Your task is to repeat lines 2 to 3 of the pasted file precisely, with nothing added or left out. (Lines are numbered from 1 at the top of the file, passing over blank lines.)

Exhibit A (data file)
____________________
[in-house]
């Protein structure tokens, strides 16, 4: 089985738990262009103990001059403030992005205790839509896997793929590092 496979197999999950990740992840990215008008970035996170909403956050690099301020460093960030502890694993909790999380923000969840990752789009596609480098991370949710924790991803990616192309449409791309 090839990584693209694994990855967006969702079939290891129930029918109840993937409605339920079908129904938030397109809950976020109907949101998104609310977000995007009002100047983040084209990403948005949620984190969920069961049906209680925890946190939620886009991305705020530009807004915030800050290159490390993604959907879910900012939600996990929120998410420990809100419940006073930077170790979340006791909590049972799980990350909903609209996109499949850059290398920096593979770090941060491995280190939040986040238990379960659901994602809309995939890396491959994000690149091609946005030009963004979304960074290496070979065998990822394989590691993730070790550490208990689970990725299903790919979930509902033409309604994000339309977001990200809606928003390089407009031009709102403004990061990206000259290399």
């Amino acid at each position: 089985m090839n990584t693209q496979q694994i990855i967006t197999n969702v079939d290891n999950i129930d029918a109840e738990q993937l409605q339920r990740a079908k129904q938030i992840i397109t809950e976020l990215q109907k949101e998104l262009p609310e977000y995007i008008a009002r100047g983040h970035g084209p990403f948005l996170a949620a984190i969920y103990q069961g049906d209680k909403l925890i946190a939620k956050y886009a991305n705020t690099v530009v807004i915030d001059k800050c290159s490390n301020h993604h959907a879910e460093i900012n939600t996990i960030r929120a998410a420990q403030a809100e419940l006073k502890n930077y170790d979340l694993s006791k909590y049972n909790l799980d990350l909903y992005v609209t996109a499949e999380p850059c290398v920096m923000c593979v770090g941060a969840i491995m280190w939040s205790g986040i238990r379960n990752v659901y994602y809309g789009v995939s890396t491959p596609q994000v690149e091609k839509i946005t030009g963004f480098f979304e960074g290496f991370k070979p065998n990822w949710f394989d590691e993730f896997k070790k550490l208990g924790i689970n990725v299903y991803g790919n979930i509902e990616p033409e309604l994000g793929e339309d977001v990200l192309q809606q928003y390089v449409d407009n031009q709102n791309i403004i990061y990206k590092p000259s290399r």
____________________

């Protein structure tokens, strides 16, 4: 089985738990262009103990001059403030992005205790839509896997793929590092 496979197999999950990740992840990215008008970035996170909403956050690099301020460093960030502890694993909790999380923000969840990752789009596609480098991370949710924790991803990616192309449409791309 090839990584693209694994990855967006969702079939290891129930029918109840993937409605339920079908129904938030397109809950976020109907949101998104609310977000995007009002100047983040084209990403948005949620984190969920069961049906209680925890946190939620886009991305705020530009807004915030800050290159490390993604959907879910900012939600996990929120998410420990809100419940006073930077170790979340006791909590049972799980990350909903609209996109499949850059290398920096593979770090941060491995280190939040986040238990379960659901994602809309995939890396491959994000690149091609946005030009963004979304960074290496070979065998990822394989590691993730070790550490208990689970990725299903790919979930509902033409309604994000339309977001990200809606928003390089407009031009709102403004990061990206000259290399």
């Amino acid at each position: 089985m090839n990584t693209q496979q694994i990855i967006t197999n969702v079939d290891n999950i129930d029918a109840e738990q993937l409605q339920r990740a079908k129904q938030i992840i397109t809950e976020l990215q109907k949101e998104l262009p609310e977000y995007i008008a009002r100047g983040h970035g084209p990403f948005l996170a949620a984190i969920y103990q069961g049906d209680k909403l925890i946190a939620k956050y886009a991305n705020t690099v530009v807004i915030d001059k800050c290159s490390n301020h993604h959907a879910e460093i900012n939600t996990i960030r929120a998410a420990q403030a809100e419940l006073k502890n930077y170790d979340l694993s006791k909590y049972n909790l799980d990350l909903y992005v609209t996109a499949e999380p850059c290398v920096m923000c593979v770090g941060a969840i491995m280190w939040s205790g986040i238990r379960n990752v659901y994602y809309g789009v995939s890396t491959p596609q994000v690149e091609k839509i946005t030009g963004f480098f979304e960074g290496f991370k070979p065998n990822w949710f394989d590691e993730f896997k070790k550490l208990g924790i689970n990725v299903y991803g790919n979930i509902e990616p033409e309604l994000g793929e339309d977001v990200l192309q809606q928003y390089v449409d407009n031009q709102n791309i403004i990061y990206k590092p000259s290399r």